The time to osteoporosis was 23% faster with exposure to non-enzyme-inducing antiseizure medications and 9% faster for enzyme-inducing ASMs, independent of epilepsy.
Using a large-scale cohort of electronic health records, recently published findings identified robust and clinically meaningful independent associations between incident epilepsy and both epilepsy/enzyme-inducing antiseizure medication (eiASM) use with incident osteoporosis. These data highlight the need for enhanced vigilance and consideration of prophylaxis for all patients with epilepsy.
Among a cohort of 6275 individuals with adult-onset epilepsy, their condition was independently associated with a 41% faster time to incident osteoporosis (time ratio [TR], 0.59; 95% CI, 0.52-0.67; P <.001) after controlling for osteoporosis risk factors. Both eiASMs (TR, 0.91; 95% CI, 0.87-0.95; P <.001) and non-eiASMs (TR, 0.77; 95% CI, 0.76-0.78; P <.001) were also associated with statistically significant increased risks independent of epilepsy, accounting for 9% and 23% faster times to incident osteoporosis, respectively.
"People with epilepsy are more likely to be deficient in vitamin D, and those who are deficient may still benefit from routine supplementation,” lead investigator Colin B. Josephson, MD, MSc, FRCPC, associate professor of neurology, University of Calgary, and colleagues, wrote.1 "Randomized controlled trials studying this approach universally in epilepsy are expediently required, as are evidence-based algorithms for routine osteoporosis screening irrespective of ASM type."
The trial, conducted from 1998 to 2019, included individuals with adult-onset epilepsy and a control cohort of 8,089,166 controls who were free of osteoporosis. The median duration of ASM exposure was 8.9 years (IQR, 4.8-14.8). Cox proportional hazards or accelerated failure time models where appropriate were used to determine incident osteoporosis, with covariates that included age, sex, socioeconomic status, cancer, 1 or more years of corticosteroid use, body mass index, bariatric surgery, eating disorders, hyperthyroidism, inflammatory bowel disease, rheumatoid arthritis, smoking status, falls, fragility fractures, and osteoporosis screening tests.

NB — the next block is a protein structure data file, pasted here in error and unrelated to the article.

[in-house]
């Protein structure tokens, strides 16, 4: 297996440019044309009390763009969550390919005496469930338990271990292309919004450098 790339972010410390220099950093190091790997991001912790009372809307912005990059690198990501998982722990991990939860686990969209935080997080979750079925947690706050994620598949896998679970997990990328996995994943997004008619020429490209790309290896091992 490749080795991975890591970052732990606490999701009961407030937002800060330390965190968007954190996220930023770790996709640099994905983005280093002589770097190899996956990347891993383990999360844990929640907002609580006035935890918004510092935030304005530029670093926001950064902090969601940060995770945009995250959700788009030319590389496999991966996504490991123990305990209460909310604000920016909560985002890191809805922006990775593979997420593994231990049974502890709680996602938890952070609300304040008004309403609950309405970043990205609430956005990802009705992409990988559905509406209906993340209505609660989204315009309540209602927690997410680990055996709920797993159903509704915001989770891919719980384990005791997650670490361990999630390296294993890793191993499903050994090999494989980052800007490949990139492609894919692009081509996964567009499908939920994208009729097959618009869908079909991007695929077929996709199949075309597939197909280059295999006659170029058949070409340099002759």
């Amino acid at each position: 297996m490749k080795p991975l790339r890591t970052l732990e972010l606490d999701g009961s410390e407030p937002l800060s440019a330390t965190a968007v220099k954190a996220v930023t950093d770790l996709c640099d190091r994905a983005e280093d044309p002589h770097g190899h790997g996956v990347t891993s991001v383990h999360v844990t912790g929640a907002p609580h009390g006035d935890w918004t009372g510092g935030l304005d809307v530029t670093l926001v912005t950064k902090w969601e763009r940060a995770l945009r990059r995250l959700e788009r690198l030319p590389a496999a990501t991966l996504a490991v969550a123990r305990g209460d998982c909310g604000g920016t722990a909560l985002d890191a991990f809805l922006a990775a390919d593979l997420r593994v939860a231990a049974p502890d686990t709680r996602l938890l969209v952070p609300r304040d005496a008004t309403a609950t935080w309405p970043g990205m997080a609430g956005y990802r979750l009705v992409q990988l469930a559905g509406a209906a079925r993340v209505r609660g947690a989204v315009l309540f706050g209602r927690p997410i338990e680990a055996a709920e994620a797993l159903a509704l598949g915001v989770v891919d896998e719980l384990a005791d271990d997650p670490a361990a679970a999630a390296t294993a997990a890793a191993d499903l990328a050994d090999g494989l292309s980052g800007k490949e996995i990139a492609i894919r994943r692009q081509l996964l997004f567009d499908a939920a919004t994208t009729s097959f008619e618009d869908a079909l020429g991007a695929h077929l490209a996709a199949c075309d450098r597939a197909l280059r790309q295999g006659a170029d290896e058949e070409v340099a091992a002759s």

Prior research has shown that even non-eiASM use, such as valproate and levetiracetam, is associated with low bone mass density, with effect sizes comparable or even greater than eiASMs. In the present study, the association between non-eiASM use and osteoporosis remained consistent when valproic acid was excluded from this group (TR, 0.77; 95% CI, 0.76-0.78; P <.001). In a sensitivity analysis that excluded BMI because of 30% missing values, estimates for the associations with osteoporosis remained consistent (epilepsy: TR, 0.54 [95% CI, 0.48-0.62]; eiASM: TR, 0.90 [95% CI, 0.86-0.94]; non-eiASM: TR, 0.76 [95% CI, 0.74-0.77]; all P <.001).
A subcohort of controls (n = 193,225) matched 5:1 to patients exposed to 4 consecutive eiASMs (n = 38,645) was generated through propensity score matching on measures that could estimate prescription behavior. After the model failed the proportional hazards assumption (global test, P <.001), an accelerated failure time model that incorporated interaction term between age and cancer was used. Results showed that when used as a time-varying covariate, incident epilepsy was associated with incident osteoporosis (TR, 0.72; 95% CI, 0.47-0.97; P = .011), as were non-eiASMs (TR, 0.80; 95% CI, 0.74-0.86; P <.001) and eiASMs (TR, 0.89; 95% CI, 0.84-0.94; P <.001).
In a subgroup of 1048 individuals with late-onset epilepsy and 10,095 controls, the survival model for late-onset epilepsy failed proportional hazards assumptions (global P <.001). Using an accelerated failure time model incorporating an age-by-cancer interaction term, findings showed that late-onset epilepsy was associated with an elevated risk of incident osteoporosis (TR, 0.81; 95% CI, 0.72-0.90; P <.001), as were non-eiASMs (TR, 0.90; 95% CI, 0.83-0.97; P = .007); however, there was no statistically significant association with eiASMs (TR, 0.95; 95% CI, 0.81-1.11; P = .56). investigators noted that the lack of association may have been because only 3% (n = 298) of the cohort in this analysis were exposed to eiASMs compared with 15% (n = 1696) who were exposed to non-eiASMs, and 82% (n = 9149) who lacked exposure to any ASMs.